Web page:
The operational amplifier 18 having its inverting terminal grounded operates as a zero-cross detector, and the moment (a time point t3) the output voltage of the source terminal of the FET 15 rises above the ground level (zero volt), the output signal of the operational amplifier 18 reverses to a positive saturated voltage +Vcc, as shown in FIG. 2(E). The output signal of the above operational amplifier 18 is supplied to the micro-computer from the output terminal 19. Thus, the micro-computer measures a time interval T between the time points t2 and t3.

The time interval T for the terminal voltage of the capacitor C to reach a specific voltage (ground level in this case), from the constant current discharge starting time point t2 to the time point t3 to reach the specific voltage, is proportional to the negative peak value charged in the capacitor C. Accordingly, since the constant current value of the constant current source 16 and the capacitance value of the capacitor C are previously known, by measuring the time interval T by the above micro-computer, the maximum peak value of the input signal between the time points t1 and t2 can be accurately measured and detected.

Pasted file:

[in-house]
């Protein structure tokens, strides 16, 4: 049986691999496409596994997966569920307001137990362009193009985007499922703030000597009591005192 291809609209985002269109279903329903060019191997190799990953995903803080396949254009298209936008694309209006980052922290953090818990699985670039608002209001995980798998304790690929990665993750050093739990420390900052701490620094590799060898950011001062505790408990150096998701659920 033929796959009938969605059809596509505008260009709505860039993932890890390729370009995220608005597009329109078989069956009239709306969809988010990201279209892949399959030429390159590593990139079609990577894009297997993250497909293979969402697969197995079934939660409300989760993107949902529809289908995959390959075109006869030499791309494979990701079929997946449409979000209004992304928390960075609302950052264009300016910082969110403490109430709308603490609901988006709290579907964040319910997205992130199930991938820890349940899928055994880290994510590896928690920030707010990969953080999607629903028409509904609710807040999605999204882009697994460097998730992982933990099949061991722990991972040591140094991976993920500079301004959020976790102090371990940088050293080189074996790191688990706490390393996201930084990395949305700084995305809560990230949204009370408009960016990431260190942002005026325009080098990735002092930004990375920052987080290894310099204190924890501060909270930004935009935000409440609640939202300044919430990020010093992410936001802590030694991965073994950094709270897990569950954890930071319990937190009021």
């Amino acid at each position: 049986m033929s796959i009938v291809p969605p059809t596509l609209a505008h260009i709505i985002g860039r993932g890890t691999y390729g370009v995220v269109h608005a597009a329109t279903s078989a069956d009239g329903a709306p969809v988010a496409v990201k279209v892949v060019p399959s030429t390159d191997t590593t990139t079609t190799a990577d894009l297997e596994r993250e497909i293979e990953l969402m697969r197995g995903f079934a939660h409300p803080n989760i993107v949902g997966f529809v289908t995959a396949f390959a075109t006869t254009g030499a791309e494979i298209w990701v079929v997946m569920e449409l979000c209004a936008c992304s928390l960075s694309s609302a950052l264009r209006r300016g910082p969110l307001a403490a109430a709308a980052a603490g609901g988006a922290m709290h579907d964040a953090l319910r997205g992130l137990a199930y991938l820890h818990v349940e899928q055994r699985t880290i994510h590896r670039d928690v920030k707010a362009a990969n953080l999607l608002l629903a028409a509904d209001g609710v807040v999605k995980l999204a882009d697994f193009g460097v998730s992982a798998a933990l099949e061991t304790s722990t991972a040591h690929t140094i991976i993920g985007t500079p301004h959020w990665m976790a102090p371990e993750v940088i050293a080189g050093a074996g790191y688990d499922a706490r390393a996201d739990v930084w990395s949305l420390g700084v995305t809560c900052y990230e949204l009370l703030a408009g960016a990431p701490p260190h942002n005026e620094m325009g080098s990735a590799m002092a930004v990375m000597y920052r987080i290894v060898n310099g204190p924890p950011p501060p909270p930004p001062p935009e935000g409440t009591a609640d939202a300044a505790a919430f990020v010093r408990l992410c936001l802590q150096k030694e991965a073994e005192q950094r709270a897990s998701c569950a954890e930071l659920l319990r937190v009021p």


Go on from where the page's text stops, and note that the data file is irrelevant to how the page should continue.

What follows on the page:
The detection circuit according to the present invention applied to a bias current establishing apparatus of a tape recorder, for example, will be briefly described. Preceding the recording of the audio signal on the magnetic tape, the medium frequency range signal and high frequency range signal within the audible frequency domain, are mutually recorded every time period slightly longer than that between the time points t1 and t3, by successively varying the bias current. This signal is then reproduced, by detecting the respective levels of the medium frequency range signal and high frequency range signal during reproduction, and a bias current recorded so that the level of the two become identical is established by use of the micro-computer. Upon the above level detection, relatively high accuracy is demanded, and thus the detection circuit of the present invention is most suitable for this type of detection. In addition, the detection circuit of the present invention cannot only be applied for level detection upon establishing of the recording bias current, but can also be applied for level detection upon adjusting and setting of the recording equalizer, upon recording and/or reproducing sensitivity, and the like.